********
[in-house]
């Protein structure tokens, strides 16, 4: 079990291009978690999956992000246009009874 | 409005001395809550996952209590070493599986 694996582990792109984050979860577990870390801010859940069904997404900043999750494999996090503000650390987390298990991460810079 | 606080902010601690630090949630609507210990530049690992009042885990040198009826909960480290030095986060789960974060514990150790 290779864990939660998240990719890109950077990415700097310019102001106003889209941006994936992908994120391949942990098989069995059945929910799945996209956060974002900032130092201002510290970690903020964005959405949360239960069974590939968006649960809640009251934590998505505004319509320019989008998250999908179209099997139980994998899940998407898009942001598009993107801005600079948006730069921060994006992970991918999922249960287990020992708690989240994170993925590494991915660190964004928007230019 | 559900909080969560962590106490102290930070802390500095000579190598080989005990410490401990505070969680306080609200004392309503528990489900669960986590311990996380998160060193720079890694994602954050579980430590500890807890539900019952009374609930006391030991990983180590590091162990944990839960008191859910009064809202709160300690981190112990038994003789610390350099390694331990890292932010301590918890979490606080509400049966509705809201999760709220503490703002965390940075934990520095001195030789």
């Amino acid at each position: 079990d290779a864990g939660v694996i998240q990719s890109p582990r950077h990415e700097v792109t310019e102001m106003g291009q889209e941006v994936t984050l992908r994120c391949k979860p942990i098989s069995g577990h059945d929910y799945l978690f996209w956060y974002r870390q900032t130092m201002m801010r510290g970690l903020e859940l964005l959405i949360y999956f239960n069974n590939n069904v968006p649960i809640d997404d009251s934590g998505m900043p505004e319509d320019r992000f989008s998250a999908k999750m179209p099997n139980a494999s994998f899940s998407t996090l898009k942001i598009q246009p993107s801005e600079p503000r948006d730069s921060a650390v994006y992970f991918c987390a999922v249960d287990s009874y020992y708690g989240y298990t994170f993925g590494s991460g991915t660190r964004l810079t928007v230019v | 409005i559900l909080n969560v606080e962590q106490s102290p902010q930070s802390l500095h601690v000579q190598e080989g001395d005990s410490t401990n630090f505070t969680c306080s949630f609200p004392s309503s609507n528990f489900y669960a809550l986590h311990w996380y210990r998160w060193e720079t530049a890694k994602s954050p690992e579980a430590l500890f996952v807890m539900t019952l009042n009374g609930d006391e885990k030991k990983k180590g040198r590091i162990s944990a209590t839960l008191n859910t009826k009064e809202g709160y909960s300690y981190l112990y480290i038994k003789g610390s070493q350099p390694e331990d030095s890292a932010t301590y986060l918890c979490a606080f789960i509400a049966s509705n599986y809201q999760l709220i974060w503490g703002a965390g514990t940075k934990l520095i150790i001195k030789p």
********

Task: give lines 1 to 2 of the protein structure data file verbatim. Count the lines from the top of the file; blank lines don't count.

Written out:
[in-house]
């Protein structure tokens, strides 16, 4: 079990291009978690999956992000246009009874 | 409005001395809550996952209590070493599986 694996582990792109984050979860577990870390801010859940069904997404900043999750494999996090503000650390987390298990991460810079 | 606080902010601690630090949630609507210990530049690992009042885990040198009826909960480290030095986060789960974060514990150790 290779864990939660998240990719890109950077990415700097310019102001106003889209941006994936992908994120391949942990098989069995059945929910799945996209956060974002900032130092201002510290970690903020964005959405949360239960069974590939968006649960809640009251934590998505505004319509320019989008998250999908179209099997139980994998899940998407898009942001598009993107801005600079948006730069921060994006992970991918999922249960287990020992708690989240994170993925590494991915660190964004928007230019 | 559900909080969560962590106490102290930070802390500095000579190598080989005990410490401990505070969680306080609200004392309503528990489900669960986590311990996380998160060193720079890694994602954050579980430590500890807890539900019952009374609930006391030991990983180590590091162990944990839960008191859910009064809202709160300690981190112990038994003789610390350099390694331990890292932010301590918890979490606080509400049966509705809201999760709220503490703002965390940075934990520095001195030789």